Scaling in Global Change Studies: Representation in Multiple Dimensions
Thursday, August 8, 2013: 1:30 PM-3:30 PM
101E, Minneapolis Convention Center
Stan D. Wullschleger, Oak Ridge National Laboratory
Xiaofeng Xu, Auburn University, AL
Santonu Goswami, Oak Ridge National Laboratory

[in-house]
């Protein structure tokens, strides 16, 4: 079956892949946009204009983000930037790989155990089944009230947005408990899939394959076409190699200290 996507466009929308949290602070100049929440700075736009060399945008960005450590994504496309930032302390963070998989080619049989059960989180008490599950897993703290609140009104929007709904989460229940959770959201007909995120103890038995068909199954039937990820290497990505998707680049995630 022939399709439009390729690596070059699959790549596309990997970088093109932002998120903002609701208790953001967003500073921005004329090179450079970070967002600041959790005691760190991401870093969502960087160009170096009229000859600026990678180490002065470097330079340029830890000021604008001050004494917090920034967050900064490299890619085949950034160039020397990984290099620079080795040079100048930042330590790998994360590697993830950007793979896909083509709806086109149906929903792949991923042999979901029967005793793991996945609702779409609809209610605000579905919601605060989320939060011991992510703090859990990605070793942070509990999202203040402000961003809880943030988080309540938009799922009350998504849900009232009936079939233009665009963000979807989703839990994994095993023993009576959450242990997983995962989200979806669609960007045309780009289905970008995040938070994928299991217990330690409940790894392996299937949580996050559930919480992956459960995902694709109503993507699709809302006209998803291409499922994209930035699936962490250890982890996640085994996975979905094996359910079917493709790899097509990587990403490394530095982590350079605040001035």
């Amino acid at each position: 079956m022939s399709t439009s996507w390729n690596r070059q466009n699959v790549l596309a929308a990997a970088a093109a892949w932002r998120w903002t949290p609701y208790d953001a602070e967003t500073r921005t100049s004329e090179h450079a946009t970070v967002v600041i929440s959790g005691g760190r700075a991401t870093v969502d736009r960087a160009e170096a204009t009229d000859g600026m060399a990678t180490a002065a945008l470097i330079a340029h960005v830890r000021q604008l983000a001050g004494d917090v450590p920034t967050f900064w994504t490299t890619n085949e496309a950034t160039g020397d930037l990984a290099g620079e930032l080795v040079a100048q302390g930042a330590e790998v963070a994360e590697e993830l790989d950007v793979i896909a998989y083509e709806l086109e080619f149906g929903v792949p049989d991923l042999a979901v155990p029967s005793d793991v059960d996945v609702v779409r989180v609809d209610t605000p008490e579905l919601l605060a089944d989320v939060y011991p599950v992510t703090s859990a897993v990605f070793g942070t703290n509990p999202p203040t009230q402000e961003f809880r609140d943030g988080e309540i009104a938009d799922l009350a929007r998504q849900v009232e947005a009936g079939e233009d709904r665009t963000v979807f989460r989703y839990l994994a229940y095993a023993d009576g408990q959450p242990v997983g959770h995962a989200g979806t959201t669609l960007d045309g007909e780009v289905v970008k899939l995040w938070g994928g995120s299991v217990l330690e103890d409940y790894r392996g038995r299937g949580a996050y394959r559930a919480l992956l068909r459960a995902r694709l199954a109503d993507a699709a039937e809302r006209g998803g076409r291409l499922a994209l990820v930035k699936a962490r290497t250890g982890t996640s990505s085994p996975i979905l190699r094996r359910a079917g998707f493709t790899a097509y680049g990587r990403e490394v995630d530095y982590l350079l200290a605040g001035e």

Scaling is a fundamental issue in ecology; it requires understanding and representing ecological properties and processes at different scales and integrating this information across space, time and organizational levels. Over the past decades, scaling has become a critical research endeavor when evaluating a variety of threats to ecological systems across the planet. Global change involves a complex set of processes and mechanisms occurring at different spatial, temporal, biological and ecological scales. Integrating the information obtained at these different scales to achieve comprehensive understanding of the impacts of global change on systems is a key if we are to develop mitigation and adaptation strategies for sustainable development. Many studies have adopted scaling approaches, either up-scaling or down-scaling, to better monitor and understand mechanisms of global change across multiple scales. We propose to host a dynamic and engaging communication of ideas among researchers working at different spatial and temporal scales and on different global change topics. The session will be aimed at advancing a systems understanding of scaling, in multiple dimensions, and will be a timely effort to advance the endeavor of mitigating the adapting to global environmental change.